“Désiré-Emile Inghelbrecht was one of the most prominent French conductors of the first half of the twentieth century and a leading champion of the work of composer Claude Debussy. His family was musical: His father was a viola player in the Opéra de Paris and his mother was a pianist and violinist. They taught him the violin early on and enrolled him in the Paris Conservatory's courses on solfège and harmony under Taudou. For whatever reason, after several years there, he was expelled on the ground of ‘musical ineptitude’.

This did not prevent him from getting a musical job, for he joined an orchestra as a violinist. He learned the art of conducting from observation and self-study and débuted as a conductor in 1908 at the Théâtre des Arts. He became friends with Debussy, who asked him to prepare the choruses for the première of LE MARTYR DE ST. SÉBASTIEN in 1911. After this, he became director of music at the Théâtre des Champs Élysées in 1913. In that position, he conducted the first French-language production of Mussorgsky's BORIS GODUNOV.

He remained closely associated with theater music throughout his conducting career. Two major exceptions came in 1928 to 1932 when he led the Pas de Loup Concerts and after 1934, the year in which he founded the Orchestra National de la Radiodiffusion Française. This orchestra, whose name is sometimes given as the French Radio Orchestra or the O.R.F. (later O.R.T.F. Orchestra), is one of Paris' leading orchestras and the country's premier broadcast orchestra. He had two terms as its musical director, 1934 - 1944 and 1951 - 1958. His theatrical appointments included the Ballets Suédois (or Swedish Ballet, a French group despite its name) (1920 - 1923), the Opéra-Comique (1924 - 1925, 1932 - 1933), the Algiers Opéra (1929 - 1930), and the Paris Opéra (1945 - 1950). Throughout his life, he was regarded as the primary champion of Debussy's opera PÉLLEAS ET MÉLISANDE and his recording of it is recognized as an authentic representation of the style of its original performances. He was also a prolific composer in a style similar to those of Debussy or late Fauré, with subtle, clear orchestration. His best-known composition is LE NURSERY (1905 - 1911), a five-volume piano suite that he also orchestrated.”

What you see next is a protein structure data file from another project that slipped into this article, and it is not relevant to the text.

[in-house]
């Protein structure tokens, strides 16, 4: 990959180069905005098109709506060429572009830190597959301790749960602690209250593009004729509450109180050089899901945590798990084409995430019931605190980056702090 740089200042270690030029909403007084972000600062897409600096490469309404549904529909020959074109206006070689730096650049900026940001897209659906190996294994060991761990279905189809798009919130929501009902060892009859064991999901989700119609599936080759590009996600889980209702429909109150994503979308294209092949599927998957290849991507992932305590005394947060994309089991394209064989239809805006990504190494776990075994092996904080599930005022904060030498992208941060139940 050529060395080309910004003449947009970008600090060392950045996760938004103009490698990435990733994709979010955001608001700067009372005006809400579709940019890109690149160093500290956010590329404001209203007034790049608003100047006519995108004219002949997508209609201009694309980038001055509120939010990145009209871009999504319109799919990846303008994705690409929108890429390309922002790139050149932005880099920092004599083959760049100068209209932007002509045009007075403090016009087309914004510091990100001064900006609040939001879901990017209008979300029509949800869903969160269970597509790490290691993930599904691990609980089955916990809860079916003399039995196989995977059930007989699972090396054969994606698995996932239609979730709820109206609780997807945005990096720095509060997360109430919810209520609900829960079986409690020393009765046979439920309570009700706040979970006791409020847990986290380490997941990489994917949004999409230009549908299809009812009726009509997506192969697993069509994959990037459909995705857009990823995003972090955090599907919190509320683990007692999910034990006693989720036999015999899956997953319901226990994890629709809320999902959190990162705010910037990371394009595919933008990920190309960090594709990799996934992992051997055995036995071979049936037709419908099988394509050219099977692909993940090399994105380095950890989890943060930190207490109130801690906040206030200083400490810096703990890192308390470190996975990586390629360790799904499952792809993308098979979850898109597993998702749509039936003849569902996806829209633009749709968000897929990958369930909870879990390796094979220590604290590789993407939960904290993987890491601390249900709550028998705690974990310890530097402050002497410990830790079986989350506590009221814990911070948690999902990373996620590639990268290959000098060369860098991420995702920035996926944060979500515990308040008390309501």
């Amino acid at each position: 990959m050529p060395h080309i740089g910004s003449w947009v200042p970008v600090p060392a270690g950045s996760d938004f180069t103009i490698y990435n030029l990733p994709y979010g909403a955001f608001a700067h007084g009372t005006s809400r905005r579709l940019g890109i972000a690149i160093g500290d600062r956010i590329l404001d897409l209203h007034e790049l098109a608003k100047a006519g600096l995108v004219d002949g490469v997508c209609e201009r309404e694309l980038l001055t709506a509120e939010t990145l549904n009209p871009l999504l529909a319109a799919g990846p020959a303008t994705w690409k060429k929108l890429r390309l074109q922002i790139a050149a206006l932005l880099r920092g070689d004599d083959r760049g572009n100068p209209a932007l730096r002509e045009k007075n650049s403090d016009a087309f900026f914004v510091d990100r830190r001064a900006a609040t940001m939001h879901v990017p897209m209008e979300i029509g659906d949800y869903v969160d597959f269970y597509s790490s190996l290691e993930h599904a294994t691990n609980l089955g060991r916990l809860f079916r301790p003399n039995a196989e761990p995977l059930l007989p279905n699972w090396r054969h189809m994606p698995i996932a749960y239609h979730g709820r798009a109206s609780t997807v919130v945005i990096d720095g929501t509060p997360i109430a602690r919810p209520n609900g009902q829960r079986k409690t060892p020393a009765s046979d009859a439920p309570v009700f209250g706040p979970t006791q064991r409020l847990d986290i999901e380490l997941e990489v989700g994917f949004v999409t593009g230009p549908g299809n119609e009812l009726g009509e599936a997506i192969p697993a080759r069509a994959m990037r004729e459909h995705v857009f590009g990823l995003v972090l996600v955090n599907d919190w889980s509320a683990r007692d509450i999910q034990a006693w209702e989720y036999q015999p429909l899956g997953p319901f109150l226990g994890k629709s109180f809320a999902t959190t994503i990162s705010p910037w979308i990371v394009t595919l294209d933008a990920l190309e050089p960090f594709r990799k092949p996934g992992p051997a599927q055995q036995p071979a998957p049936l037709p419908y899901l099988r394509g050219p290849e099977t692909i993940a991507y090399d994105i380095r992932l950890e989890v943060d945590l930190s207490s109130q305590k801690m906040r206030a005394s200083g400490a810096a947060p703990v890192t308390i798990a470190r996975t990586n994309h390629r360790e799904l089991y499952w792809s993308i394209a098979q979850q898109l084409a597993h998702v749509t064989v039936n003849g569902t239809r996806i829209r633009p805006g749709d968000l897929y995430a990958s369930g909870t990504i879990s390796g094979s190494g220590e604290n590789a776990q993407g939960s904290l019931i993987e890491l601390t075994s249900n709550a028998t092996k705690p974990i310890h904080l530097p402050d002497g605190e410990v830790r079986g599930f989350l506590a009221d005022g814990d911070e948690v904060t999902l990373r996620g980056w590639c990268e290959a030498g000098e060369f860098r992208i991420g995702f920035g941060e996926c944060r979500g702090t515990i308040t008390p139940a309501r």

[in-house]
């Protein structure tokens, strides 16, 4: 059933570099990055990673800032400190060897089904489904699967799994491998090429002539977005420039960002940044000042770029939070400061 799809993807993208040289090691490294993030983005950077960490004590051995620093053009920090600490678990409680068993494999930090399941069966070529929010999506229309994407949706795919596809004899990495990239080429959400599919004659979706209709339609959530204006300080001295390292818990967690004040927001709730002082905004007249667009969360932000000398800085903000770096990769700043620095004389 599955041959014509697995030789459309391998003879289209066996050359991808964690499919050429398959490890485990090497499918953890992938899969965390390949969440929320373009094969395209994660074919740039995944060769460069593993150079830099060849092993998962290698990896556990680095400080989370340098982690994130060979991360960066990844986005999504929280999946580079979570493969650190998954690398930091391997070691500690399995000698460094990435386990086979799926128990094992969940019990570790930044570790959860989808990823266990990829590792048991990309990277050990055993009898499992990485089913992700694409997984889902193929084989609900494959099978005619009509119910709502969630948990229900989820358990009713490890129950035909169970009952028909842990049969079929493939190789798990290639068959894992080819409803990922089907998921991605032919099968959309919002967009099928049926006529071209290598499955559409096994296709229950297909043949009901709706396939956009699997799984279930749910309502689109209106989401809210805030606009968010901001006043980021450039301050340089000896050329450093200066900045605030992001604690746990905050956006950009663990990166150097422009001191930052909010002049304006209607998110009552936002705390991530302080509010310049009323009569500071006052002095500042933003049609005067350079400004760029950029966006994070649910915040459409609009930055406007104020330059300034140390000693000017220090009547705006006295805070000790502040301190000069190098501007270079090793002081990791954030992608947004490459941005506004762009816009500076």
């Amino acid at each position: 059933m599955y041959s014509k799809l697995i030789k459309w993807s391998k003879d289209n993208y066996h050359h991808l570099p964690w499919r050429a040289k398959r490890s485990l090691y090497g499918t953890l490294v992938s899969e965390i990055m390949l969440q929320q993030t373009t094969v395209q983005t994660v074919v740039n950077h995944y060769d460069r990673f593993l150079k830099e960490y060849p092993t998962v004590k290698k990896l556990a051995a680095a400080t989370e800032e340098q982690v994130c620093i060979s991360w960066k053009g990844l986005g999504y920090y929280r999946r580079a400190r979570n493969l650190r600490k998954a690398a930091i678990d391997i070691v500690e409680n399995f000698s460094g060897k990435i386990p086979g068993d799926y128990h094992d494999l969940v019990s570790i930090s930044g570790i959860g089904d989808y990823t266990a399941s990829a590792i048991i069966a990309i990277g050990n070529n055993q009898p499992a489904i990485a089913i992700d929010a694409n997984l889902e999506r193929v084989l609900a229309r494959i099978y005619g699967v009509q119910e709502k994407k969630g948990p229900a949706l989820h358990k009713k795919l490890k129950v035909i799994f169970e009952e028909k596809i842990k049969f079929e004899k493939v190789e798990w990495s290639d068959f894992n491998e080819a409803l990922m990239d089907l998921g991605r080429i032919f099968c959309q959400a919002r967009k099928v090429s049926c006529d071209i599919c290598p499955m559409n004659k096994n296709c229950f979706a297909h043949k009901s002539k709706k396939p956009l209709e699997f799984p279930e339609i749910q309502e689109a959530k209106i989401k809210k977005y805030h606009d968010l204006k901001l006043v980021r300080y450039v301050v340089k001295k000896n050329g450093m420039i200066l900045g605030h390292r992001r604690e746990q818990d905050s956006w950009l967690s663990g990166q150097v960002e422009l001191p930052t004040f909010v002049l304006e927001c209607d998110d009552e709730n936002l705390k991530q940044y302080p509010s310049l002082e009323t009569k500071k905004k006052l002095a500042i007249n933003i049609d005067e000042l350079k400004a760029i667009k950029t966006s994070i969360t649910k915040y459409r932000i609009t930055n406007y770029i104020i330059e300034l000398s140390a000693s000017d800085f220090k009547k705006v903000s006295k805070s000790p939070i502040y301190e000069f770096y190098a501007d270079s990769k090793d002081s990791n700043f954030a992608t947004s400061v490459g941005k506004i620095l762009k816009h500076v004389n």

- Joseph Stevenson, allmusic.com



“Soprano Berthe Monmart débuted at L’Opéra–Comique on 18 April, 1951 as the Countess in NOZZE. She then appeared as Ariadne in ARIADNE AUF NAXOS, Santuzza in CAVALLERIA RUSTICANA, Fiordiligi in COSÌ FAN TUTTE and Charlotte in WERTHER.”

- Zillah Dorset Akron



“In the firmament of model French singers, Charles Cambon figures amongst the greatest. Thanks to the good instincts of certain artistic directors, this voice of exceptional timbre, power and range has been preserved for us in all its splendour.

Charles Cambon joined the chorus at l’Opéra in 1923, amking his solo début a year later in a small role in BORIS GODUNOV. He would remain thrity years in this illustrious theatre, making an impression as Amonasro, Valentin, Ottokar in DER FREISCHÜTZ, as Sylvio in PAGLIACCI and as the Dutchman. He appeared only once at l’Opéra-Comique as a memorable Zurga in LES PÊCHEURS DE PERLES. But it was radio and records that brought him fame. True opera-lovers never missed the broadcasts in which he starred, admiring his diction, his fearlessness, his fabulous top notes but also his sensibility and his dramatic instincts in the greatest roles; Rigoletto, Luna in IL TROVATORE, Athanaël, Iago and of course Hamlet.

Charles Cambon died in Paris on 17 September,1965. He lives on, thanks to recordings, as one of the most admired baritones of the French vocal tradition.”

- Jean Ziegler